Green pride also exists in the sustainable agriculture around Freiburg, which can be enjoyed from within the city through the local “Bauernmärkte.” The various “Stadtteile,” or city districts, host their own unique farmers’ markets on designated days throughout the week, and the grand Münstermarkt is held six days a week on the courtyard surrounding Freiburg’s gothic cathedral. Rain, snow, or shine, hundreds of Freiburgers come to the town center for an array of more than 60 stands selling produce, meat (including the famously delicious Black Forest ham), herbal tea, honey, mushrooms, and more–all from local and sustainable sources in Baden-Württemberg. Shopping at the Münstermarkt provides a completely locally-sourced diet, and its convenience has attracted many Freiburg residents to use it as their primary grocery store.

Townsfolk perusing the Münstermarkt on a January morning. (Photo: Brendan Reilly)

This lively market, which gets more and more crowded with the springtime warmth, is a binding source of identity for Freiburg–and is tightly connected to the pride that the city has in its local agriculture and farmers. In a country that is known for its recent drive towards a greener future, Freiburg is a particularly green city.

The “ideal green settlement”

A fifteen-minute ride on Freiburg’s S-Bahn tram system brings you from the reconstructed medieval town center into Vauban, a village on the edge of the city lines. Nowhere is the green dream more alive than in this solar-powered, foliage-bedecked paradise for the environmentally-conscious. It’s been praised as one of the most successful green community projects in the world, and is a great point of pride in the hearts of Vaubanites and Freiburgers alike. More than two-thirds of the Vauban residents live without a car, many contribute to community gardens, and even human waste is converted into usable biogas for cooking.

Though Vauban represents the ideal green settlement, it is also a hub of alternative lifestyles, and is beloved for its affordable housing options. Students have access to cheap apartments in former French soldier dormitories, living communities, or Wohngemeinschaften (WG for short), are ever popular among the young community as a way to split rent and save money, and there are even a few radical housing projects. SUSI, a housing project started in 1993, houses 200 people in city-subsidized apartments as well as in old cars and trailers that line the streets of Vauban, a lifestyle maintained in far more glamorous fashion than one might expect. This kind of housing is integral to the Vauban identity, and to that of Freiburg as a whole.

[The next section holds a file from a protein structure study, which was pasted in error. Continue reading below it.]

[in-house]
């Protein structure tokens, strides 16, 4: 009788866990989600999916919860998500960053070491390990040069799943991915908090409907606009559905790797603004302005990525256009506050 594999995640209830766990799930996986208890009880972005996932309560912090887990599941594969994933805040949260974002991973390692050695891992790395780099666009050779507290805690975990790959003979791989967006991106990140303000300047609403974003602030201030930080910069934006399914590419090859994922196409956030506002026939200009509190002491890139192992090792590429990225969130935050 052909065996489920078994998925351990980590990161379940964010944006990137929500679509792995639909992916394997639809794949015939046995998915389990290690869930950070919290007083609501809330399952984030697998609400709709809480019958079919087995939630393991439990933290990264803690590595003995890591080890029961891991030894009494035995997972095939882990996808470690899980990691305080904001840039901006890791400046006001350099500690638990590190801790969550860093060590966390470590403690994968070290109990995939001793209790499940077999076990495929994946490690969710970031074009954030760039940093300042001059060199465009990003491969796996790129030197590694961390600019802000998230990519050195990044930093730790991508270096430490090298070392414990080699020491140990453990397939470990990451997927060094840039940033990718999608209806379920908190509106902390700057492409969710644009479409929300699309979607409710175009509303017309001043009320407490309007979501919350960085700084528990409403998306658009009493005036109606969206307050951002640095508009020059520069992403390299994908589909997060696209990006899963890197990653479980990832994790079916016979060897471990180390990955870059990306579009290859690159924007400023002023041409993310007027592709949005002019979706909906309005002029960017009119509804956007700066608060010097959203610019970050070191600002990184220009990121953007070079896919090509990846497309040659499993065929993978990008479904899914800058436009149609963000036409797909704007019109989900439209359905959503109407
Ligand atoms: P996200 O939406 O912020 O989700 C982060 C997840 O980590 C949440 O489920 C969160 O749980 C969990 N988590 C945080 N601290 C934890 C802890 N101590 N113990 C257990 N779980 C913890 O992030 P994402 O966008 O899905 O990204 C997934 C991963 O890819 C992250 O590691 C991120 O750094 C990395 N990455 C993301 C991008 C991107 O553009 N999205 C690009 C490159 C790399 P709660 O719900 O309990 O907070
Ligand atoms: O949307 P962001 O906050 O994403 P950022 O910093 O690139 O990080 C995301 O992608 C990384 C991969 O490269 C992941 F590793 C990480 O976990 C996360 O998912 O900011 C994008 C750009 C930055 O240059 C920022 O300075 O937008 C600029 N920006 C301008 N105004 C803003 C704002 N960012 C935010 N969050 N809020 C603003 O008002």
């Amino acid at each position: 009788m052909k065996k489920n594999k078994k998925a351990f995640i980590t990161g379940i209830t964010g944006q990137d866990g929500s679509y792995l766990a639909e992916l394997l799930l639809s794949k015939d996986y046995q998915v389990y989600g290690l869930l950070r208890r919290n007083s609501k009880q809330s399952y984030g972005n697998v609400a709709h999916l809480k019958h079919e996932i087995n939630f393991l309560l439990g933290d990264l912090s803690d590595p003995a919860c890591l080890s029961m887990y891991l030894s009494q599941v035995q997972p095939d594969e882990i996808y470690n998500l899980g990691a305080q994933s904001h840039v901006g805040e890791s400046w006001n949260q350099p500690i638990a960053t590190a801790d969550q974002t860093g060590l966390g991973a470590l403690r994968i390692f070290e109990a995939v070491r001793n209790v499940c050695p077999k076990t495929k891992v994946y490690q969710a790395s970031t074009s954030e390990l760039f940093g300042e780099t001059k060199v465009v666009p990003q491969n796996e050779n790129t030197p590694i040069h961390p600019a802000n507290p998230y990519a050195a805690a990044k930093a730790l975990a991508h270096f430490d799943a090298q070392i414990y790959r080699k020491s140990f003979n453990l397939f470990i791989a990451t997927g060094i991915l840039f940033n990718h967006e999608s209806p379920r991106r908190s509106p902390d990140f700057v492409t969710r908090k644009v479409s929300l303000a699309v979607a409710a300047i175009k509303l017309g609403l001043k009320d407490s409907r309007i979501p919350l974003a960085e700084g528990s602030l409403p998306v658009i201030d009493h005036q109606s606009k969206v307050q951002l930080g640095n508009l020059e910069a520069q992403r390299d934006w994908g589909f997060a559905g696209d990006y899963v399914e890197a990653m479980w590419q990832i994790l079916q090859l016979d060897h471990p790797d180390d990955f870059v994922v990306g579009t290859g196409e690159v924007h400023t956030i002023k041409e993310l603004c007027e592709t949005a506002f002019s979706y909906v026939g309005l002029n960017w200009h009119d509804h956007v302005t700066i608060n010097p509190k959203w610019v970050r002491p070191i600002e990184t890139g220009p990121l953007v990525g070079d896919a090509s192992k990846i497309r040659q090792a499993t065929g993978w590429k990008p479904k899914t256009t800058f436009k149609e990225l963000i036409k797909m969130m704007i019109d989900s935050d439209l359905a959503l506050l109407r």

A pro-housing poster bearing the slogan “Never was a ‘no’ so family-friendly!” (Photo: Sebastian Müller)

In the next two posts, I’ll dive into both sides of the debate, looking at the various ways Freiburgers have sought to make their voice heard on the public stage. Included will be some of the various posters that appeared throughout town, a demonstration in the city center, and the opinions of some Freiburg natives in interviews. Freiburg needs houses, especially affordable ones–this point is unavoidable when considering the Dietenbach decision. A family friendly city, and a university town to boot, Freiburg demands sufficient affordable housing options. How this fact will reconcile with the environmental pride of Freiburg will help illuminate where the heart of this town lies, and the decision will likely require sacrifice.

Banner image: Local Dietenbach farmers line up their tractors outside the university library. (Photo: Sebastian Müller)